How People of Color Can Prevent and Detect Skin Cancer



 

 

People of color: This term refers to diverse skin colors and includes people of African, Asian, Latino, Mediterranean, Middle Eastern, and Native American descent.

With summer in full swing, dermatologists from the American Academy of Dermatology are reminding everyone that people of all races and colors can develop skin cancer. Although people of color have a lower risk of developing skin cancer than Caucasians, when skin cancer develops in people of color, it is often diagnosed at a more advanced stage – making it more difficult to treat. The good news, say dermatologists, is that there is a lot people can do to protect their skin and reduce their risk of getting skin cancer, including melanoma, the deadliest form.

“People of color often believe that they’re protected from the sun because they have darker skin tones and are less likely to burn,” said board-certified dermatologist Hassan Galadari, MD, FAAD, who maintains a private practice in Dubai, United Arab Emirates. “However, due in part to this belief, the five-year melanoma survival rate for African-Americans and Latinos is lower than for Caucasians. Since sun exposure is the most preventable risk factor for skin cancer, it’s important that everyone, including people of color, protect their skin from the sun’s harmful ultraviolet rays.”

To protect your skin and reduce your risk of skin cancer, Dr. Galadari recommends that everyone:

  • Seek shade whenever possible. Remember that the sun’s rays are strongest between 10 a.m. and 2 p.m. A good rule of thumb is if your shadow is shorter than you are, seek shade.
  • Wear sun-protective clothing. This includes a lightweight, long-sleeved shirt and pants, as well as a wide-brimmed hat and sunglasses with UV protection. To identify sun-protective garments, look for an ultraviolet protection factor (UPF) label.
  • Wear sunscreen when outdoors. Use a broad-spectrum, water-resistant sunscreen with an SPF of 30 or higher. Generously apply it to all exposed areas of the skin – including your scalp, ears, neck and lips – about 15 minutes before going outdoors. Remember to reapply your sunscreen every two hours or immediately after swimming or sweating.
  • Use extra caution near water, snow and sand, as they reflect the sun’s damaging UV rays, which can increase your risk of sunburn. You can still get a sunburn even if you’re in the water and feeling cool, since UV rays can reach below the water’s surface.

“In addition to preventing skin cancer, it’s important for people of color to regularly examine their skin in order to detect skin cancer early, when it’s most treatable,” said Dr. Galadari. “When skin cancer is diagnosed in people of color, it is often found in areas of the skin that are not typically exposed to the sun. In fact, the bottom of the foot is where 30 to 40 percent of melanomas are diagnosed in people of color.”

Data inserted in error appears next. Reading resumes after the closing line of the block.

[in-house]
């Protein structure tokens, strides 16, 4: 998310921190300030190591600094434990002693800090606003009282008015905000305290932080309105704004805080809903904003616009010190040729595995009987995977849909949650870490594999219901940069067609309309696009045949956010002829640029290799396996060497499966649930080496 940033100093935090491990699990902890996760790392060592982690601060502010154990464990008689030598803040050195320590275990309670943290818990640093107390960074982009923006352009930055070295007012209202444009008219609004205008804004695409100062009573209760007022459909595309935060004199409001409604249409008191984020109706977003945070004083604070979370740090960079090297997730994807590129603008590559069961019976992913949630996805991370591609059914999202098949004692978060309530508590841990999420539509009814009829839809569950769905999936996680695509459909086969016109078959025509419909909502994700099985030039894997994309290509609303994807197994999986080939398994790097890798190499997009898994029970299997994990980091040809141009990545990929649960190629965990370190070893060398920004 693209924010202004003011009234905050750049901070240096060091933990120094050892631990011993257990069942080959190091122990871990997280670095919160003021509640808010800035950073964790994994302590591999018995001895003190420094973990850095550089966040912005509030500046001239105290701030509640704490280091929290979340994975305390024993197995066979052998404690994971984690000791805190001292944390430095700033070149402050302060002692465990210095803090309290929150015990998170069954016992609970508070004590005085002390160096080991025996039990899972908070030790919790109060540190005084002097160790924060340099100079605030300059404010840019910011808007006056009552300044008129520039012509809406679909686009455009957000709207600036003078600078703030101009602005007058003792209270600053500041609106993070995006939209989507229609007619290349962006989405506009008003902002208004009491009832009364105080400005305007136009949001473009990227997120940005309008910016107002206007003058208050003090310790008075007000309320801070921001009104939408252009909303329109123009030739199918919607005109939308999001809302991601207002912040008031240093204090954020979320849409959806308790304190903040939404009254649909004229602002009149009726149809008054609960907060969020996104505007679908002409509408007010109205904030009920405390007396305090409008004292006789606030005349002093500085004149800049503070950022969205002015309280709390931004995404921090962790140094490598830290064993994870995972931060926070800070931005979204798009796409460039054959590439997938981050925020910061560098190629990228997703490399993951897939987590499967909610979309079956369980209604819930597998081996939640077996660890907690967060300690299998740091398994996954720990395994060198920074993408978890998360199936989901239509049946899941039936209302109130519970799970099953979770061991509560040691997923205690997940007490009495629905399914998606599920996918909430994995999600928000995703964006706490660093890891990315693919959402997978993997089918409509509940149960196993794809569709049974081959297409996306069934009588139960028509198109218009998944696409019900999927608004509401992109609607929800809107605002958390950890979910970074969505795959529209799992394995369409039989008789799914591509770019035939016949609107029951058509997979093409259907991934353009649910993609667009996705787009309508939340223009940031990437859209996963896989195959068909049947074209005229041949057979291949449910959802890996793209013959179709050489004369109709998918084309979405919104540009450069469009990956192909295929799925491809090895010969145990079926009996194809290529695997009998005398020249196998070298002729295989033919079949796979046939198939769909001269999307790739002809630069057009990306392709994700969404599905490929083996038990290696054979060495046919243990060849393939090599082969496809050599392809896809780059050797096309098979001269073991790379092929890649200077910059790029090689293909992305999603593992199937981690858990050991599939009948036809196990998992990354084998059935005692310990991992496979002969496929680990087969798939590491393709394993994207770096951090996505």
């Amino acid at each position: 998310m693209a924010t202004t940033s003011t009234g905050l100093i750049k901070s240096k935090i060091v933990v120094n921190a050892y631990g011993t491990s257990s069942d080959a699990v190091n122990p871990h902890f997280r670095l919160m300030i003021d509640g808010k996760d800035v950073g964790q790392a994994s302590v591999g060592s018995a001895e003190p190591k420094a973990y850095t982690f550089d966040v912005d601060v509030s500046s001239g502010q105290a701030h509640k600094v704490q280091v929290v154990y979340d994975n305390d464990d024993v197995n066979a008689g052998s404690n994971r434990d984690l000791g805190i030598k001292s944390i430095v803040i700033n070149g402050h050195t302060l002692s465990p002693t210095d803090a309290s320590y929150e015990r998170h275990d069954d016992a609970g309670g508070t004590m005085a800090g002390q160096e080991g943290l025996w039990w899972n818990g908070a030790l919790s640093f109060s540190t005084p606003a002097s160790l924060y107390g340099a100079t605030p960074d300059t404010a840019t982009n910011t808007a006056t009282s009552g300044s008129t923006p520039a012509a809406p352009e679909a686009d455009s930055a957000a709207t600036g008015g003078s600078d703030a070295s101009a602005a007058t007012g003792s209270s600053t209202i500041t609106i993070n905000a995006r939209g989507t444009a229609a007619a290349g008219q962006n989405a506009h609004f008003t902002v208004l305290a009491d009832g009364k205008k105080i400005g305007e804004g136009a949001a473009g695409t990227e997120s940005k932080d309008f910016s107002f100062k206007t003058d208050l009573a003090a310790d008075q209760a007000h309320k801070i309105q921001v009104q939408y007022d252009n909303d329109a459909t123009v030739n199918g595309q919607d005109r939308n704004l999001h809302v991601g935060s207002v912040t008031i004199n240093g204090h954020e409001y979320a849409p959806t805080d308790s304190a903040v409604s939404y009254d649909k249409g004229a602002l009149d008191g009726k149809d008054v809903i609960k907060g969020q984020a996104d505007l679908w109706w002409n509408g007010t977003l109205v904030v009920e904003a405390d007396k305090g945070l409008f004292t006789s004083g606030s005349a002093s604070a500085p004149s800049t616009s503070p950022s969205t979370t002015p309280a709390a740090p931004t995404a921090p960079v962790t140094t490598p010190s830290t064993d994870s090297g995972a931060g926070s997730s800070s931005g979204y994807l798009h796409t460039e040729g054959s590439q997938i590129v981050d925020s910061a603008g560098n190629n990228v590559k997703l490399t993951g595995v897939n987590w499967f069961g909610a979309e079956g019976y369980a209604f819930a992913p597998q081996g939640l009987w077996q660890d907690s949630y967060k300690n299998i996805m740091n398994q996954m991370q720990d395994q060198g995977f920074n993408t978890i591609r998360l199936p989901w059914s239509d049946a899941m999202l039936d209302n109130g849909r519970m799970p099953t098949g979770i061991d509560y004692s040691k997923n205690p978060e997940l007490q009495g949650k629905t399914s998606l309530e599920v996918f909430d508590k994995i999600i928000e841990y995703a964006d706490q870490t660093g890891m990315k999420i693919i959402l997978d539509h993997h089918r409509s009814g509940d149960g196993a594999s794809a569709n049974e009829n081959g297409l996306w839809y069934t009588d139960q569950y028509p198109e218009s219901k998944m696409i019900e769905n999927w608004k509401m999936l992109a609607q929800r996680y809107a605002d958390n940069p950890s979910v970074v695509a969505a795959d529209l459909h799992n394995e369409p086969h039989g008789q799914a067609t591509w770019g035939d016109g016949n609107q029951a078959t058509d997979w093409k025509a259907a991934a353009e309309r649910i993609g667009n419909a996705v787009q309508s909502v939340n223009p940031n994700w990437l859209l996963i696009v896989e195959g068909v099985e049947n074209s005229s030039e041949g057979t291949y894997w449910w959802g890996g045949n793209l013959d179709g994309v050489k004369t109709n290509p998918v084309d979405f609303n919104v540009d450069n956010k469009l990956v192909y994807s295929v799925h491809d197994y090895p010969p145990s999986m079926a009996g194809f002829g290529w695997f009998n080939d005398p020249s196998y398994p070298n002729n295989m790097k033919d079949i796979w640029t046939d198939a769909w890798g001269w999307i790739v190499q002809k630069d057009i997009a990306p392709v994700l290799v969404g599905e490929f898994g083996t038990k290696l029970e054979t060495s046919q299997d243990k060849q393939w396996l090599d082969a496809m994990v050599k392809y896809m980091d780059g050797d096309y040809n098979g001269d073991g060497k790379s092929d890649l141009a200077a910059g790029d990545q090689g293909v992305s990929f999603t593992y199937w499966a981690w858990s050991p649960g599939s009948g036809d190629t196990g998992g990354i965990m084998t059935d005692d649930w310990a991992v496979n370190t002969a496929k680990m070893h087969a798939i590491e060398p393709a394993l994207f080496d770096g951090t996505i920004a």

To increase people’s chances of spotting skin cancer early, the American Academy of Dermatology recommends that everyone learn the ABCDE rule, which outlines the warning signs of melanoma:

  • A is for Asymmetry: One half of the spot is unlike the other half.
  • B is for Border: The spot has an irregular, scalloped or poorly defined border.
  • C is for Color: The spot has varying colors from one area to the next, such as shades of tan, brown or black or areas of white, red or blue.
  • D is for Diameter: While melanomas are usually greater than 6 millimeters (or about the size of a pencil eraser) when diagnosed, they can be smaller.
  • E is for Evolving – a mole or spot on your skin that looks different from the rest or is changing in size, shape or color. Even if you don’t notice any other symptoms, see a board-certified dermatologist if you notice an existing mole start to evolve or change in any way.

Dr. Galadari also notes that new spots or moles that itch, bleed or change color are often early warning signs of skin cancer. Keeping the ABCDE rule in mind, he recommends that people of color check their skin regularly, paying particular attention to the inside of their mouth, the palms of their hands and fingernails, groin, buttocks, and the soles of their feet and toenails. He also says it’s a good idea to ask a partner to help with a skin examination, as another set of eyes can be helpful for checking the back and other hard-to-see areas. 

“Skin cancer can look and develop differently in individuals with skin of color than it does in individuals with lighter skin tones,” said Dr. Galadari. “That’s why it’s so important for people to check their skin regularly and make an appointment to see a board-certified dermatologist if they see anything unusual.”

These tips are demonstrated in “Skin of Color: How to Prevent and Detect Skin Cancer,” a video posted to the AAD website and YouTube channel. This video is part of the AAD’s “Video of the Month” series, which offers tips people can use to properly care for their skin, hair and nails. A new video in the series posts to the AAD website and YouTube channel each month.

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Headquartered in Schaumburg, Ill., the American Academy of Dermatology, founded in 1938, is the largest, most influential, and most representative of all dermatologic associations. With a membership of more than 19,000 physicians worldwide, the AAD is committed to: advancing the diagnosis and medical, surgical and cosmetic treatment of the skin, hair and nails; advocating high standards in clinical practice, education, and research in dermatology; and supporting and enhancing patient care for a lifetime of healthier skin, hair and nails. For more information, contact the AAD at 1-888-462-DERM (3376) or aad.org. Follow the AAD on Facebook (American Academy of Dermatology), Twitter (@AADskin), or YouTube (AcademyofDermatology).